Challenges facing the NHS

In recent years, problems associated with the NHS have been rising. However, for many, it is difficult to understand what exactly is so wrong with our health system in the UK and to understand why it is so vital to our country.

The main challenges facing the NHS:

  1. Ageing Population

At the moment 1 in 6 of the population is over 65 years old and by 2050 it will be 1 in 4. Around 2/5ths of the country’s health spending is spent on those over 65. It is more costly caring for those who are older compared to those who are younger. This is due to the fact that people are more at risk of acquiring a number of diseases as they get older. Therefore, if we have an ageing population, NHS spending will have to rise. This being said, currently, the NHS is unable to cope in terms of spending and a line needs to be drawn between free health care and upholding an adequate standard of health care.

2. Growing Population

A growing population suggests an even larger strain on the NHS, around 8% of funding is used on newborn health care. If the population increases, even more money will need to be spent on healthcare. However, if we do have an ageing population, population growth may come in useful when caring for those over 65 in the coming years. With more people under 65 working, more money can be put back into the NHS. The Nuffield Trust (from this report) estimates that the ageing and growing population alone could mean we need another 17,000 hospital beds by 2022

3. Evolving healthcare needs

There is now an increasing prevalence of diseases related to obesity, diabetes and antibiotic resistance. The NHS is having to change the type of care it offers in order to accommodate the large proportion of the population who suffer from such diseases.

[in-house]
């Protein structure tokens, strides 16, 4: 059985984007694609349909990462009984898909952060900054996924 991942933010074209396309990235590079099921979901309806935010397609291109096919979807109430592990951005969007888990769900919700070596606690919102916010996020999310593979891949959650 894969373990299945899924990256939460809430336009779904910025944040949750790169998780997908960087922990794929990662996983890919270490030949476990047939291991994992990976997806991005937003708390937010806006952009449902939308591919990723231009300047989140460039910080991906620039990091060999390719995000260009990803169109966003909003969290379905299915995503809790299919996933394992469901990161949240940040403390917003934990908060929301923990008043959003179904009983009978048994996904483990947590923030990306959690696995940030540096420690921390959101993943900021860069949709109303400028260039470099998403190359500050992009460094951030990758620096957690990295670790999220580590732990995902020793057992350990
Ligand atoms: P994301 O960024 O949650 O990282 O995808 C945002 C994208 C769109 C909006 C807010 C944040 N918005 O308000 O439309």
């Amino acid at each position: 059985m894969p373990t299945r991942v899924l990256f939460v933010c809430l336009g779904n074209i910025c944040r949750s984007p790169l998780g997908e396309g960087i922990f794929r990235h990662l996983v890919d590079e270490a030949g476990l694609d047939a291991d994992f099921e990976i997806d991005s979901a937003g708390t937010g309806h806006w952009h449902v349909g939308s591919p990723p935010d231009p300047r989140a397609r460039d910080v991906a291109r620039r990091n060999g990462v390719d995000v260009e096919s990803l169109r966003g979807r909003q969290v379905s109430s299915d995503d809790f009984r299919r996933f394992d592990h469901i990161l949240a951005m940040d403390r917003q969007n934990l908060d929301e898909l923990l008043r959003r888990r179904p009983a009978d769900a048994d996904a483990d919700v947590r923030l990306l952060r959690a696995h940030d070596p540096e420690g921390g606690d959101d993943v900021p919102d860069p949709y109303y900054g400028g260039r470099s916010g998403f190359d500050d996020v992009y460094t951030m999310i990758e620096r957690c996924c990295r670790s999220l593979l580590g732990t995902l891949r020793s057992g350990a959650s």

4. Medical Advancements

Despite medical advancements increasing life expectancy and saving lights, the sheer number of them means that expenses increase. Medical technology costs the NHS an additional 10 billion a year.

5. Loss of Local Services

The increasing focus on moving health care to focus on more centralised areas has led to a decline in healthcare for local areas. It is seen to be wasteful to have hospitals only miles apart from one another providing the same basic care, therefore there has been an increase in hospital closures. Many hospitals are being forced to close down individual wards in order to save on spending.

6. Privatised Services

Thousands and thousands of British people are now beginning to opt for private healthcare. Private healthcare is faster and many believe they are given better treatment. This drive towards private healthcare. Despite the move to private healthcare it can be said that the move to private healthcare has reduced the strain on the NHS in terms of patient volume. Is the future of healthcare, a semi-privatised NHS?

One of the most important ways to combat these problems is sorting out the underfunding and inefficiency of the NHS. If these are solved more money can be put back into the NHS to revive the healthcare system both locally and within large city populations. One of the solutions is to move patient care out of hospitals and into clinics in GP surgeries and in the community. But this takes a toll on hospital incomes, driving more and more of them into debt. Some hospitals trusts have even been put into administration over the last few years. Centralisation of services, as mentioned above is being used but this results in cutting wards and local hospitals in number, when with an increase in population and age, will not be effective in coming years.

The government has pledged to give another 8 billion into the NHS by 2020 and will also:

  • “Save money by cutting more of the social care budget.
  • But slightly increase funding for mental health.
  • Attempt to decrease waiting times by guaranteeing access to a GP seven days a week, and appointments within 48 hours for the over-75s.
  • However, they will not reduce the cap on the amount of income NHS Trusts can generate from private patients, which could have a detrimental affect on waiting times and pressure on services.”





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